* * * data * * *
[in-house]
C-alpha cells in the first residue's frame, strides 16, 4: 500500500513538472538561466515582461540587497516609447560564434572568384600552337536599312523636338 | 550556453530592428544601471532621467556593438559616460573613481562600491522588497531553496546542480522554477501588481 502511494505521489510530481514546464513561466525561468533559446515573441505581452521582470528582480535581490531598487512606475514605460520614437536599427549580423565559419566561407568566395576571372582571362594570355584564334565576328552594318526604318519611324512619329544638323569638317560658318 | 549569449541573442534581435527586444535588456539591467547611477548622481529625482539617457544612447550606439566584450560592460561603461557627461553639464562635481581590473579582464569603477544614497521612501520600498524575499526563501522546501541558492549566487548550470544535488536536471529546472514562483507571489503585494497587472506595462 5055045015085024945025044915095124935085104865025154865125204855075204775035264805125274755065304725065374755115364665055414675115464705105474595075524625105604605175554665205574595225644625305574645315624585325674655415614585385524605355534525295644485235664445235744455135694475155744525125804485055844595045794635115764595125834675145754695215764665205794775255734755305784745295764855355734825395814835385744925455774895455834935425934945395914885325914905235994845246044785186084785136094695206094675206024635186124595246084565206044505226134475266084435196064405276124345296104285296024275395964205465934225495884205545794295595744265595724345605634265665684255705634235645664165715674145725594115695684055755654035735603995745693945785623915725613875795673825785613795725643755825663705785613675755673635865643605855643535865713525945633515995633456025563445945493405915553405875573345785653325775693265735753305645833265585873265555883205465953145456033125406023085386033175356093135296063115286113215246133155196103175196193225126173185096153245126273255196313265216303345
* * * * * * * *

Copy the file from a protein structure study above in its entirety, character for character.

[in-house]
C-alpha cells in the first residue's frame, strides 16, 4: 500500500513538472538561466515582461540587497516609447560564434572568384600552337536599312523636338 | 550556453530592428544601471532621467556593438559616460573613481562600491522588497531553496546542480522554477501588481 502511494505521489510530481514546464513561466525561468533559446515573441505581452521582470528582480535581490531598487512606475514605460520614437536599427549580423565559419566561407568566395576571372582571362594570355584564334565576328552594318526604318519611324512619329544638323569638317560658318 | 549569449541573442534581435527586444535588456539591467547611477548622481529625482539617457544612447550606439566584450560592460561603461557627461553639464562635481581590473579582464569603477544614497521612501520600498524575499526563501522546501541558492549566487548550470544535488536536471529546472514562483507571489503585494497587472506595462 5055045015085024945025044915095124935085104865025154865125204855075204775035264805125274755065304725065374755115364665055414675115464705105474595075524625105604605175554665205574595225644625305574645315624585325674655415614585385524605355534525295644485235664445235744455135694475155744525125804485055844595045794635115764595125834675145754695215764665205794775255734755305784745295764855355734825395814835385744925455774895455834935425934945395914885325914905235994845246044785186084785136094695206094675206024635186124595246084565206044505226134475266084435196064405276124345296104285296024275395964205465934225495884205545794295595744265595724345605634265665684255705634235645664165715674145725594115695684055755654035735603995745693945785623915725613875795673825785613795725643755825663705785613675755673635865643605855643535865713525945633515995633456025563445945493405915553405875573345785653325775693265735753305645833265585873265555883205465953145456033125406023085386033175356093135296063115286113215246133155196103175196193225126173185096153245126273255196313265216303345